Engaging General Practitioners in Service Development and Quality Improvement in Care Homes

Project: Research

Project Details


Research question
How, when and under what circumstances does GP involvement in service development, implementation and improvement in care homes result in effective implementation or improved outcomes for residents?
425,000 older people live in UK care homes. Their healthcare is complex due to multiple health conditions, prominent cognitive impairment and physical dependency. There is growing evidence that healthcare to the sector delivers better outcomes if NHS staff have protected time and space to develop relational working with care home staff, if they have expertise in dementia care, and if services are organised around the care home. The recent Optimal (NIHR HS+DR) and PEACH (Dunhill Medical Trust) studies identified an important role for general practitioners in successful service development and quality improvement (QI) in the sector, mediated in part by their role as primary healthcare providers and in part by their role as gatekeepers for healthcare. Both studies reported examples where poor GP engagement limited progress with service development or QI.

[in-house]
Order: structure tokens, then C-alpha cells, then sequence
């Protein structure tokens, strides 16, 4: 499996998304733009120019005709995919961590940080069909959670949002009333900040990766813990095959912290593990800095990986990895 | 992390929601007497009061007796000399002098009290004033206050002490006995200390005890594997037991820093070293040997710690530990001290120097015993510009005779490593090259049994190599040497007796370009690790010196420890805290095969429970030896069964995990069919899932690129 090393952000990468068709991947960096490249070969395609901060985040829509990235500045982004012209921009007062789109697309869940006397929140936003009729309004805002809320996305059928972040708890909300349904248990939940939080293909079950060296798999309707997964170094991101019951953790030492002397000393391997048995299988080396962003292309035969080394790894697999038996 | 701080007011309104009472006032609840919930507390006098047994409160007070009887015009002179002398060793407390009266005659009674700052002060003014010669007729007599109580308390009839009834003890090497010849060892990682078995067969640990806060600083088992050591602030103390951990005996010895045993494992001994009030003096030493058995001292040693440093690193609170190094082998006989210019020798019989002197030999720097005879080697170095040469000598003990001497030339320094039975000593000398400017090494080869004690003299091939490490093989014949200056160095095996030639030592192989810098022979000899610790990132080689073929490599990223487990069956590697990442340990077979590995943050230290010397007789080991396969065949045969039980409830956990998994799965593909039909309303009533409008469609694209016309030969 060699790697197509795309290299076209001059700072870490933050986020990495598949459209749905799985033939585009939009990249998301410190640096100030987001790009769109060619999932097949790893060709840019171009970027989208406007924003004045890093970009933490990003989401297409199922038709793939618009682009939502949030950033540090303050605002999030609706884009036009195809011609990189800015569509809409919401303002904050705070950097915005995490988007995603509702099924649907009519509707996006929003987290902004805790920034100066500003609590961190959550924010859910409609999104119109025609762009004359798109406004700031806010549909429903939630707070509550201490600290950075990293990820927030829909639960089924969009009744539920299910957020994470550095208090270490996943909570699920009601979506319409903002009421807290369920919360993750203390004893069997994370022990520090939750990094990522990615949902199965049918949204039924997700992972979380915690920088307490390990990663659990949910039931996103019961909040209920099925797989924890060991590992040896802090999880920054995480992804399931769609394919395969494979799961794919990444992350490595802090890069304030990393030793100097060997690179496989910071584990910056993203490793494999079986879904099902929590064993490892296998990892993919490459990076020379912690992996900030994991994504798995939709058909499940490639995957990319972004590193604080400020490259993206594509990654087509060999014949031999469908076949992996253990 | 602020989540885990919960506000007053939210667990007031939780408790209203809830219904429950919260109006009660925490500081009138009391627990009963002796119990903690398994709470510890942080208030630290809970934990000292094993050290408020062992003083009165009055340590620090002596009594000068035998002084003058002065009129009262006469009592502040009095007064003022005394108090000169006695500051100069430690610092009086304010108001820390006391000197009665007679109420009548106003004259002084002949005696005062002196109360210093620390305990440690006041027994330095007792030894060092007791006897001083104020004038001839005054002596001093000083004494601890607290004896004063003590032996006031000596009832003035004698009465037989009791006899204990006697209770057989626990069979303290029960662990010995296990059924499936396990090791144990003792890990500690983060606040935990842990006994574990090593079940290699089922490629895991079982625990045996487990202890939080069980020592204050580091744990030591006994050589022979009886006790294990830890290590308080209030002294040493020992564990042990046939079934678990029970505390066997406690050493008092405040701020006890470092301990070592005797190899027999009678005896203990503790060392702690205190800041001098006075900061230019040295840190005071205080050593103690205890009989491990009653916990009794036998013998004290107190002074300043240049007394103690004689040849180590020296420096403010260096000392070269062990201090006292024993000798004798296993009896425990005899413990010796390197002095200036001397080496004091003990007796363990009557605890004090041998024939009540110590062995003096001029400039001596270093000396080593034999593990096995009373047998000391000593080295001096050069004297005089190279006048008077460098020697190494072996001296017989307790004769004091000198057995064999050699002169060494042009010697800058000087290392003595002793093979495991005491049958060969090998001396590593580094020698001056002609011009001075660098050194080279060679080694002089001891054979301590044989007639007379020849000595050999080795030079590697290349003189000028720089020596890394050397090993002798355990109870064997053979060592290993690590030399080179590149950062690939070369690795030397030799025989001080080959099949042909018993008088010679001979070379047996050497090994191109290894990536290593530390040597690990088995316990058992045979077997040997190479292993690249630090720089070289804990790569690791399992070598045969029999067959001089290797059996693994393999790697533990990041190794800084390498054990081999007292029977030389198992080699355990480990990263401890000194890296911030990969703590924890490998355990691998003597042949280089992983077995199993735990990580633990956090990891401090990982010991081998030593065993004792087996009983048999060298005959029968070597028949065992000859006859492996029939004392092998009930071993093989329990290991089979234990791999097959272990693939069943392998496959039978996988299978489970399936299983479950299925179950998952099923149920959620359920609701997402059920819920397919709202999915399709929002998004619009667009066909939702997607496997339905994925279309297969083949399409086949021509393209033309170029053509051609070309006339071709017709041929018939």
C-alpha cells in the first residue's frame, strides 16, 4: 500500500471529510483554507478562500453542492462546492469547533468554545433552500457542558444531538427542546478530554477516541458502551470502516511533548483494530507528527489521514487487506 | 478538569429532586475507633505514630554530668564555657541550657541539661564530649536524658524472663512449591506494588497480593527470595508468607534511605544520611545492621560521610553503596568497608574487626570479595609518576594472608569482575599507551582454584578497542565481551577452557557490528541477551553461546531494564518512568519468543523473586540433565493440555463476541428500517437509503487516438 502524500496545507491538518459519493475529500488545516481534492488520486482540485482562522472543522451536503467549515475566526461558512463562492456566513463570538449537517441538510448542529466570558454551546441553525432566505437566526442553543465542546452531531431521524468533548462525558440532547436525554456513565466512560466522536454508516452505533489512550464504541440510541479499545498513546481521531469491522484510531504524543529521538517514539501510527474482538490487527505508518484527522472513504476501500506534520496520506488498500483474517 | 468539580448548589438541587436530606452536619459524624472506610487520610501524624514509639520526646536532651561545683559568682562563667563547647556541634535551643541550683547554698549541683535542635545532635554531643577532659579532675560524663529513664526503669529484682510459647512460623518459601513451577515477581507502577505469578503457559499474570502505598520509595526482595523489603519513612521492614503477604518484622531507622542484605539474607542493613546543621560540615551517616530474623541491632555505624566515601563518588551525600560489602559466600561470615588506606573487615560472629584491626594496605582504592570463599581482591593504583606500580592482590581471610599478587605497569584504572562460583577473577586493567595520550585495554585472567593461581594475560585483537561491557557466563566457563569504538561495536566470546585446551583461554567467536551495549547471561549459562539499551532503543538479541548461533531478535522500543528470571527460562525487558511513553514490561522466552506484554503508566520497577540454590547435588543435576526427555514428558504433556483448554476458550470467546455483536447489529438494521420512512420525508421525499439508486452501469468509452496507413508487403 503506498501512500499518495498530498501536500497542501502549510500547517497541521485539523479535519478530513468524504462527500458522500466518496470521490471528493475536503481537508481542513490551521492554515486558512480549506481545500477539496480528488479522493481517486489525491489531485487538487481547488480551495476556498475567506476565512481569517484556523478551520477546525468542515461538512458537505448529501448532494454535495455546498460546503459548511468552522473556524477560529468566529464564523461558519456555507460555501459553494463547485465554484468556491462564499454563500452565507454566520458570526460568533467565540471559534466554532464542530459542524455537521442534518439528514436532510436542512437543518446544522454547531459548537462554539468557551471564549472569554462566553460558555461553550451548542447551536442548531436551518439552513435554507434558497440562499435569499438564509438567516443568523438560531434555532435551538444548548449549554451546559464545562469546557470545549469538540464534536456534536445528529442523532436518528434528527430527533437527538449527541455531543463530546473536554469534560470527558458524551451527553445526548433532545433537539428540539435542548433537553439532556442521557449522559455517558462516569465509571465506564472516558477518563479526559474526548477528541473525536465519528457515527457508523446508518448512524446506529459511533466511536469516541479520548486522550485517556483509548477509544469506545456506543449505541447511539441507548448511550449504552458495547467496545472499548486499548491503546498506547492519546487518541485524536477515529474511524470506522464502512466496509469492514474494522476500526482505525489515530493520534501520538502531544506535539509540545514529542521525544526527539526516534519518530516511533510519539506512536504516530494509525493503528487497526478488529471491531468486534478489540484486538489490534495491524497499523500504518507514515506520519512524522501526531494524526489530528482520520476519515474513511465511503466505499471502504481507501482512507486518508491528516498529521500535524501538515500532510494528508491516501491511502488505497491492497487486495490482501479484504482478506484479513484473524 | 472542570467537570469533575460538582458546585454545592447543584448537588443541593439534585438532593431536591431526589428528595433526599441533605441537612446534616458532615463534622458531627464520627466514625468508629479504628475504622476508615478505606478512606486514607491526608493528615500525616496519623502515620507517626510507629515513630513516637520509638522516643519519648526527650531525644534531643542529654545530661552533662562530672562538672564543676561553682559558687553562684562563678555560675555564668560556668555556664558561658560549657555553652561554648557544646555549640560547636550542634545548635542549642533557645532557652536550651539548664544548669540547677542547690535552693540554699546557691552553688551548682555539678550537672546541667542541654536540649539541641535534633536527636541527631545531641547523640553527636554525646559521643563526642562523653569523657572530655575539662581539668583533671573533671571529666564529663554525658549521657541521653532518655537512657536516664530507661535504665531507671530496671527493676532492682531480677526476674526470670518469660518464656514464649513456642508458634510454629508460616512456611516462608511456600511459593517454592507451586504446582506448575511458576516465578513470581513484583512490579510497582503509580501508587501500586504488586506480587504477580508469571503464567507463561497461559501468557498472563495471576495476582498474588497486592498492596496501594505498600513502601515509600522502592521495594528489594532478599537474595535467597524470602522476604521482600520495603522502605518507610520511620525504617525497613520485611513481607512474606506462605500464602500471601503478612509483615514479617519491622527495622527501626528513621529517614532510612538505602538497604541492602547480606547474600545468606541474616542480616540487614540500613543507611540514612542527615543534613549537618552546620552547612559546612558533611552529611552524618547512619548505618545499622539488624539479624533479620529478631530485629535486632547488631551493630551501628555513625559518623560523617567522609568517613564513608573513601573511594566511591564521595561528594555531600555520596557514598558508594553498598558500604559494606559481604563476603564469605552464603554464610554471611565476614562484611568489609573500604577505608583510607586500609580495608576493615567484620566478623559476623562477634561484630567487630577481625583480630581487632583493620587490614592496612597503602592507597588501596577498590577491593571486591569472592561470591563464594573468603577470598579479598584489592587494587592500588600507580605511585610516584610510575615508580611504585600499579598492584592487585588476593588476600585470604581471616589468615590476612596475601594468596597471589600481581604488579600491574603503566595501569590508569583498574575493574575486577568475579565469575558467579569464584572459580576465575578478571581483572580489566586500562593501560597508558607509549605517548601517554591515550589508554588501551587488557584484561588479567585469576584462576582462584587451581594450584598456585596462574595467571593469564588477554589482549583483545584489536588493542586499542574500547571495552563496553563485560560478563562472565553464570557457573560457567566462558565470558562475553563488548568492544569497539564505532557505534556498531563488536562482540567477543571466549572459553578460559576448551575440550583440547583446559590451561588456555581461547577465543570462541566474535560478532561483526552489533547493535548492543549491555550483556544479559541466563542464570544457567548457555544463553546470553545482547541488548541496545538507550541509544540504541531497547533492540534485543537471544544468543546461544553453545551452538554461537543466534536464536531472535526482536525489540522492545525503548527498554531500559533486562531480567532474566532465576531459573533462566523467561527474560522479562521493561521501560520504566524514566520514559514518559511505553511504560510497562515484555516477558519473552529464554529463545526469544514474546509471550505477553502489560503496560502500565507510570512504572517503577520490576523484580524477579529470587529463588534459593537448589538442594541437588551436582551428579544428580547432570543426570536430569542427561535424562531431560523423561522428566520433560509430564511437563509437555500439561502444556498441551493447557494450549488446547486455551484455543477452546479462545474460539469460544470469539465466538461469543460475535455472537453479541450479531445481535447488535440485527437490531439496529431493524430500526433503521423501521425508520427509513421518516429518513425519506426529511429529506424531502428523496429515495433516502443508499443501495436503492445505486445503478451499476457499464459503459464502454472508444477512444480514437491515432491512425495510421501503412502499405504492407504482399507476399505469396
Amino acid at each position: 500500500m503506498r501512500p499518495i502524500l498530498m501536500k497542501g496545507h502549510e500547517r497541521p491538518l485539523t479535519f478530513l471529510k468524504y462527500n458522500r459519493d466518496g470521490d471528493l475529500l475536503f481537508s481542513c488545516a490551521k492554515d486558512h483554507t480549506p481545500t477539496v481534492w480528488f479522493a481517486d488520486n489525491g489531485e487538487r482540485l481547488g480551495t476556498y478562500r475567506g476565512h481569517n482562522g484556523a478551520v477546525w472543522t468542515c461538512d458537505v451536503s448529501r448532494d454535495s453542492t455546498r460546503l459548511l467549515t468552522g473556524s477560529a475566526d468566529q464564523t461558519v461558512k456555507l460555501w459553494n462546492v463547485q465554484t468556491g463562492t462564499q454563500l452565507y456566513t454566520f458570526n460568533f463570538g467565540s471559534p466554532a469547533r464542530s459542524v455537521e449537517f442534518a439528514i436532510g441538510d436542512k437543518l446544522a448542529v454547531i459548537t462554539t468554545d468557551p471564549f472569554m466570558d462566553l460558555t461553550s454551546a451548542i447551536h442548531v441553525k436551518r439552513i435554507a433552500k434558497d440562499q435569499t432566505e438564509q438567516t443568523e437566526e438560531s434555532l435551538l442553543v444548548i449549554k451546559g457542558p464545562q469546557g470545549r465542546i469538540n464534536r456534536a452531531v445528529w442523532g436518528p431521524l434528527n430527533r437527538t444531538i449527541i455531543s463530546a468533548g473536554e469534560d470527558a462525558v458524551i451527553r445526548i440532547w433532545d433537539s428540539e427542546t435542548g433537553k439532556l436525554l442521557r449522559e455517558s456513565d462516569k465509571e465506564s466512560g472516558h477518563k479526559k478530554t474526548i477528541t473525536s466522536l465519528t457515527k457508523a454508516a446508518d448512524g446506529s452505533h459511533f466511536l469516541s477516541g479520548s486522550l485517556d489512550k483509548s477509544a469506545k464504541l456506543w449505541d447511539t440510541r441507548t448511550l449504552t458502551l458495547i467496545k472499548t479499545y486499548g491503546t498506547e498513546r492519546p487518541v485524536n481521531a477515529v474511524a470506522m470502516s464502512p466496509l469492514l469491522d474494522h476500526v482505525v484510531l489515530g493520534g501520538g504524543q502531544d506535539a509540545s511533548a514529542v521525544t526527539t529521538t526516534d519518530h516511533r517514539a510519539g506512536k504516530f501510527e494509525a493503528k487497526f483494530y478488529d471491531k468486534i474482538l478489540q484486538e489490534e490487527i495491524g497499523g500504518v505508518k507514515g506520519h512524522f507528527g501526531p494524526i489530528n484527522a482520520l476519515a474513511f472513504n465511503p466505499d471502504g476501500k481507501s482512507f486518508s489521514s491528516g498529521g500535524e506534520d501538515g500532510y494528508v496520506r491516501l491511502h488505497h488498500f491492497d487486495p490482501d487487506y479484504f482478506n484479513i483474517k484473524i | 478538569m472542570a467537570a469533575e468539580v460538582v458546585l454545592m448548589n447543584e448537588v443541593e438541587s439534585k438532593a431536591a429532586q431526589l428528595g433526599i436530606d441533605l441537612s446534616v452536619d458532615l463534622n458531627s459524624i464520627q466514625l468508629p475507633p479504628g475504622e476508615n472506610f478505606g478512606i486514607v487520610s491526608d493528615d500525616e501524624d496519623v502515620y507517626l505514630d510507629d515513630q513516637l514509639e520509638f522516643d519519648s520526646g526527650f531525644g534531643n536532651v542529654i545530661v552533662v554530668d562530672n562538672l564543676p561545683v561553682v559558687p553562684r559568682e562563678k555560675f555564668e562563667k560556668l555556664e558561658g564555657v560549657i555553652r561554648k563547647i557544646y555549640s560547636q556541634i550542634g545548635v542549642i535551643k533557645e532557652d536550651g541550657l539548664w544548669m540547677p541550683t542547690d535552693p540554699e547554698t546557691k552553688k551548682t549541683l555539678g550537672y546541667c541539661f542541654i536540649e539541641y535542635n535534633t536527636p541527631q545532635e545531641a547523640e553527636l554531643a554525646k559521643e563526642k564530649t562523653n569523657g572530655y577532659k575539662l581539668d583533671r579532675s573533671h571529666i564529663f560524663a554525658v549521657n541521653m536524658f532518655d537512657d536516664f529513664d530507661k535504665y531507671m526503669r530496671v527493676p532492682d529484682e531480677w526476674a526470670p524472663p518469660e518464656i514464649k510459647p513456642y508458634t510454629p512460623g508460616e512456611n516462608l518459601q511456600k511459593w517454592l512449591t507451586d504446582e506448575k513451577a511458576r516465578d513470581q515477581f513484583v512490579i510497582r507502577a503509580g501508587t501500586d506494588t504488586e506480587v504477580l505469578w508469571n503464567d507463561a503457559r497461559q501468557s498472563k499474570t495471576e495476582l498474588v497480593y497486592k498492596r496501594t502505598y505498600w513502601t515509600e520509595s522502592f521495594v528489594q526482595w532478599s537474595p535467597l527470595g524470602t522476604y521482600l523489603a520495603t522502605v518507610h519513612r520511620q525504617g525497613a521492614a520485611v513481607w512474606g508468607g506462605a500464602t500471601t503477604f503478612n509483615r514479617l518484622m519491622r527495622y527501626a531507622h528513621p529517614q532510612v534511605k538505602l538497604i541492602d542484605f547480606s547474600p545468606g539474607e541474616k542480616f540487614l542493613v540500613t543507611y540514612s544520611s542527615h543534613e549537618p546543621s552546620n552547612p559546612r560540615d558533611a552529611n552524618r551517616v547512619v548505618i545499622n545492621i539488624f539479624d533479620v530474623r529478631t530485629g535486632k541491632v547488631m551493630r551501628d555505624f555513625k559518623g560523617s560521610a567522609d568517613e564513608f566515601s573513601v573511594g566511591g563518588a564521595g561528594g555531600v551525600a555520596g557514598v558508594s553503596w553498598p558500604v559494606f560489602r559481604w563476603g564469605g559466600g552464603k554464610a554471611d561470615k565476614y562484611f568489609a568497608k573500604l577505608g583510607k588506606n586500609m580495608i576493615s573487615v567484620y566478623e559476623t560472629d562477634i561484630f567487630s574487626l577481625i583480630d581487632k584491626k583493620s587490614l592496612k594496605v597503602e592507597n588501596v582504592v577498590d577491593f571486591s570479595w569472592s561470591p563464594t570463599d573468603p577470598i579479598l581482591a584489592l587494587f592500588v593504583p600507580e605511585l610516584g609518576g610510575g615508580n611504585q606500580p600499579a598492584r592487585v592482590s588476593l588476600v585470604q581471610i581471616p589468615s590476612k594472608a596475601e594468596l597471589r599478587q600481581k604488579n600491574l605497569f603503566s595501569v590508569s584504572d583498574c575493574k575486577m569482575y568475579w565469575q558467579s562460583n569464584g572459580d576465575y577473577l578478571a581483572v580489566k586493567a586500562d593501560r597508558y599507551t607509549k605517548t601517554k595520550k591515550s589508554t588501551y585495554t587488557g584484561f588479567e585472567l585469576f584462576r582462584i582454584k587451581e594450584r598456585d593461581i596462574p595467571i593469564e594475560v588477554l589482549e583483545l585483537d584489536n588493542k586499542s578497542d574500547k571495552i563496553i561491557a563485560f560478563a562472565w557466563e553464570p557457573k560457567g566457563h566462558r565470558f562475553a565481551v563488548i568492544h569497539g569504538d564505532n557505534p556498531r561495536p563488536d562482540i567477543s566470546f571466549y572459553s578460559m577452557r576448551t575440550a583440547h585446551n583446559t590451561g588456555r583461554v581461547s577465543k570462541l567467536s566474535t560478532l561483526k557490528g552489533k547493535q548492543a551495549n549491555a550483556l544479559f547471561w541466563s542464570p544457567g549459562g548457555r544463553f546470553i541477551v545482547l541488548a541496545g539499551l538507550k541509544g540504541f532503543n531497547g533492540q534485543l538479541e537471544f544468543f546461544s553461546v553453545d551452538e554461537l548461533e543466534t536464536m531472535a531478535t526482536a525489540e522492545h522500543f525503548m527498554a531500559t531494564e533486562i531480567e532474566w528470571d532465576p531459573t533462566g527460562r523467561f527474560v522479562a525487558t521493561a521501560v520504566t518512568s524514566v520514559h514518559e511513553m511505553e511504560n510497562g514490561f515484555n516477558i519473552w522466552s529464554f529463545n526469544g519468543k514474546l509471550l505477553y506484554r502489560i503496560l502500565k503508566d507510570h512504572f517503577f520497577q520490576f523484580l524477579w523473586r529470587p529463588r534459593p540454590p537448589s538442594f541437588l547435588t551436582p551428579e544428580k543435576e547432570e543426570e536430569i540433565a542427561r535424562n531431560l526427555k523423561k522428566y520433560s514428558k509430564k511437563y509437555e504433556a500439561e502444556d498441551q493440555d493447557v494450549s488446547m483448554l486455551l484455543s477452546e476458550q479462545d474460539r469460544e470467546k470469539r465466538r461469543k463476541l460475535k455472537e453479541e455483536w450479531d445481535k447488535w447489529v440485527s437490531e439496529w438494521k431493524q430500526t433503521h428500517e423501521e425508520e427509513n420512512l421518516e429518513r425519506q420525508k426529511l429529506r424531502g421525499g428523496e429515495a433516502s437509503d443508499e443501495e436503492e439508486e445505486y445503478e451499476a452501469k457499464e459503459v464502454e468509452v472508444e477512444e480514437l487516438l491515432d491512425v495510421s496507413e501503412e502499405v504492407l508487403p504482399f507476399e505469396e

To understand the role which GPs have been demonstrated to play, as part of a wider multidisciplinary team, in development, implementation and improvement of healthcare in care homes, in order to shape recommendations about when they need to be involved, and how to get them involved, in QI in the sector.
Using realist synthesis (RS), develop a programme theory which describes the types of outcomes for which GP involvement is required for service development, delivery and improvement in care homes, and the mechanisms by which GP involvement helps realise the outcomes. To describe contextual factors influencing GP engagement with service development, delivery and improvement for healthcare interventions in care homes.
Effective start/end date1/06/1931/08/20


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